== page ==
Mar 4, 2019

I'm completely speaking out of my ass on this, but I think a lot of the career risk in acquisitions can be mitigated by making sure you're picky about who you work for. When I was interviewing I asked a lot of questions about the capital base, portfolio leverage, etc. These were important questions to me, because one, discretionary capital and a diverse base was incredible important to me, and two, I don't want to work for someone who is levered up to their eyeballs and is likely going to go Chapter 7 or experience a cash crunch in a downturn. If you're working for a firm that is not well capitalized (in size and breadth), and/or levered above 70%, then there is some room for concern. Extra concerned if your shop focuses on value-add deals and doesn't have a core portfolio of cash flowing assets or a strong service providing arm (property management). I'd be VERY concerned if I worked for a firm that levered up to 75%, had a non-discretionary capital base, and had one programmatic JV relationship.

Mar 3, 2019

While I was working in REPE acquisitions, I called a developer we had a JV with around 11am in the morning. His wife picks up the phone says he's taking a shower, he'll get back to me.

I wanted to be him at that moment. More because he worked for himself and used OPM to create great places to live and work.

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Mar 4, 2019
CREchimp:

It appears most people on this forum aim for REPE/REIT acquisitions and/or development. I know everyone has different goals but I just wanted to see which roles in particular are most sought after and why.

Weird thread title, no?

The goal of anyone in real estate should be to run your own shop or run someone else's shop (large REPE fund or public REIT). You'll never make it big while working for someone else. What kind of shop you run matters a bit less and is more geared toward interests and abilities.

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Mar 4, 2019

While mega funds get a lot of love here the amount of internal and external bureaucracy at those firms along with having to answer to institutional investors every 5 minutes could feel like major road blocks to actually getting deals done.

I'd much rather head acquisitions for a private family office where the capital truly is fully discretionary and the amount of people you need to answer to is infinitely smaller.

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Mar 5, 2019
REPE8:

While mega funds get a lot of love here the amount of internal and external bureaucracy at those firms along with having to answer to institutional investors every 5 minutes could feel like major road blocks to actually getting deals done.

I'd much rather head acquisitions for a private family office where the capital truly is fully discretionary and the amount of people you need to answer to is infinitely smaller.

Accurate. I worked in acquisitions for a little over a year at a smallish, multifamily-focused GP with tremendous deal volume. Wanted to work for a true REPE LP to learn other property types and have institutional pedigree on my resume, so I made the jump 1.5 years ago. While I've learned a ton and have worked on really interesting deals, the internal and external bureaucracy is mind-boggling. I'm planning on staying another year or so to further my investment skills before moving back to a more entrepreneurial GP or developer.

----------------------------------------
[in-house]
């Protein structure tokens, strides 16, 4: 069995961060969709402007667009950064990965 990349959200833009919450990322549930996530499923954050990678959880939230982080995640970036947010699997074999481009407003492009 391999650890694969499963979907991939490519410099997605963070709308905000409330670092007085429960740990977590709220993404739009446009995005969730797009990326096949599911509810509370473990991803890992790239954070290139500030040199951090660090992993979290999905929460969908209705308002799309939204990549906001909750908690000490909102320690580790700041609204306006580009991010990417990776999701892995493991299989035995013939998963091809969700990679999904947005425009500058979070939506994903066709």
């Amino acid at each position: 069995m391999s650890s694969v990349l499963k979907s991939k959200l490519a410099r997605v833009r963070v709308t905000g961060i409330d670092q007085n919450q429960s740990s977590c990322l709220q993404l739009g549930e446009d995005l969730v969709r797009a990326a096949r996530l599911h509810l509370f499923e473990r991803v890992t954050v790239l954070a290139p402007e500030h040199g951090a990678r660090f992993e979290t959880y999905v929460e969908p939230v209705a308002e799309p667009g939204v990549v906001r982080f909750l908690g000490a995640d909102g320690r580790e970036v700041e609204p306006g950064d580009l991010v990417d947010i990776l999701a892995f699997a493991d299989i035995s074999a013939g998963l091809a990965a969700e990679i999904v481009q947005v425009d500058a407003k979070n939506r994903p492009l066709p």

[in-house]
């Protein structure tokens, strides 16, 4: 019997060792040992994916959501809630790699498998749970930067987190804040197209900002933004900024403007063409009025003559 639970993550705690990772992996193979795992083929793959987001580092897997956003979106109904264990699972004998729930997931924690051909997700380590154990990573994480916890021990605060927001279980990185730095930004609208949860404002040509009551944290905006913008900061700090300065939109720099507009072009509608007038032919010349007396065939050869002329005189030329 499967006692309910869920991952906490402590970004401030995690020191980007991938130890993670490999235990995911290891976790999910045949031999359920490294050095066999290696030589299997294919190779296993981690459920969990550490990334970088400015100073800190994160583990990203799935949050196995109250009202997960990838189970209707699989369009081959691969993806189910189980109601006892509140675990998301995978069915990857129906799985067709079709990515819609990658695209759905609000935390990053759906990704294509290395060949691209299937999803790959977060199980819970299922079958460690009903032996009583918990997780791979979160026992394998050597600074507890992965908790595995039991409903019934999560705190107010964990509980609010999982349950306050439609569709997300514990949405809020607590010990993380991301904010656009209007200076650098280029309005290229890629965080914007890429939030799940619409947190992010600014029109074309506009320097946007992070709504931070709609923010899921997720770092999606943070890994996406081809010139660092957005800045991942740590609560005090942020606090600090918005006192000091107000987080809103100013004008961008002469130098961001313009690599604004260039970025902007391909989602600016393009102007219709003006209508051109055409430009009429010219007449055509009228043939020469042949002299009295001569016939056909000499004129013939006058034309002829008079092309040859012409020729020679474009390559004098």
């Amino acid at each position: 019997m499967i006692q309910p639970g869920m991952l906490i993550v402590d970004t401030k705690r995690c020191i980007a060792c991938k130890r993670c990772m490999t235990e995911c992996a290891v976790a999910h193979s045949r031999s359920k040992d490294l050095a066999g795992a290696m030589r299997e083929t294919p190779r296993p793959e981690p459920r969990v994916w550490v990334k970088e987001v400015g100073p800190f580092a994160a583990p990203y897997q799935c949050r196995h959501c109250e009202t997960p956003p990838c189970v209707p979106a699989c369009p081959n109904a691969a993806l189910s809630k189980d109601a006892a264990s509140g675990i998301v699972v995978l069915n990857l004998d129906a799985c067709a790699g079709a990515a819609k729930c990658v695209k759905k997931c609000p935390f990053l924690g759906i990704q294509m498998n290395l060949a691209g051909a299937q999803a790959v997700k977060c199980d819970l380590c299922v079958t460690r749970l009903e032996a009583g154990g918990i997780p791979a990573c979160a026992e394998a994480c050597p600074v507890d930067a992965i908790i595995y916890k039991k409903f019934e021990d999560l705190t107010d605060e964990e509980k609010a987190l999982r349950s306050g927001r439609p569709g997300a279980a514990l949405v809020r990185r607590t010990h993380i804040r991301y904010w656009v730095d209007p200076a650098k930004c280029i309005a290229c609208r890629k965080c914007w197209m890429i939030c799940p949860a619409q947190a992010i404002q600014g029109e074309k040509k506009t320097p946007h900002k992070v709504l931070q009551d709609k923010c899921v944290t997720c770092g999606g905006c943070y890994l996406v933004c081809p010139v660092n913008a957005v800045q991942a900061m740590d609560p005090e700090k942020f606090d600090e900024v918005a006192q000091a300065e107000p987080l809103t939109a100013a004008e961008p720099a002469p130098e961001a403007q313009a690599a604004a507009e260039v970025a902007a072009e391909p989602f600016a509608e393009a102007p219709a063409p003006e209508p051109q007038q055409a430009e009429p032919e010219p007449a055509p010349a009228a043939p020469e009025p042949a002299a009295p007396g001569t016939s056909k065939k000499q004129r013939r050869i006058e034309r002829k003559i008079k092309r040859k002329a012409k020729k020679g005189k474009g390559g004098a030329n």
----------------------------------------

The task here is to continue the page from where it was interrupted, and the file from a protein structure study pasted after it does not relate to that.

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Mar 5, 2019

Given what you know now, are you glad you made the jump to the LP? Did you get what you wanted out of the opportunity, or do you wish you stayed at the GP?

Mar 18, 2019

This. I just jumped over to an LP family office specializing in development equity capitalization with institutional backing. I have loved the experience so much thus far - flat structure, super casual culture, and tons of entrepreneurial/creative opportunity. I built our new pro forma template, pitched a new asset class to invest in and have full support, and get to spend a good deal of time on originating new opportunities. Only drawback is a high yield target - we seek net IRR's to the fund (net of our AUM fees) of 15-18% which is getting really really tough...

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Mar 4, 2019

My dream job would be working for an entrepreneurial development company while being directly mentored by whoever runs the show. Also consider AvalonBay / Toll Brothers City Living because there are tons of alums from these shops that run their own very successful development firms. Great deal flow, process-oriented, and they get great buildings built. Heck, I'd even consider moving markets to work at Terwilliger Pappas just to learn how the legend does it.

Megafund analyst sounds cool when you're in your early-to-mid twenties, but then you realize it's up or out and you're probably not Jon Gray, so you'd better have a good plan. It's a great place to start, maybe even the best because of the stamp of approval on your resume. Plus, on the off chance you are that good, you're making 30mil+ per year some day.

Personally, I'd rather deal with the politics of getting projects approved rather than the internal politics of making Principal or Managing Director at a MF. I've found office politics to drain me far more than anything else I've dealt with professionally.

Eastdil carries weight, as does Harmon's team at CW. I'm sure those folks can transition into megafund repe, but those IS analyst jobs are few and far between. I don't think people understand how much weight Harmon and March carry in the industry. One call and you're on whatever team they want you to be on (somewhat hyperbolic, but not far off).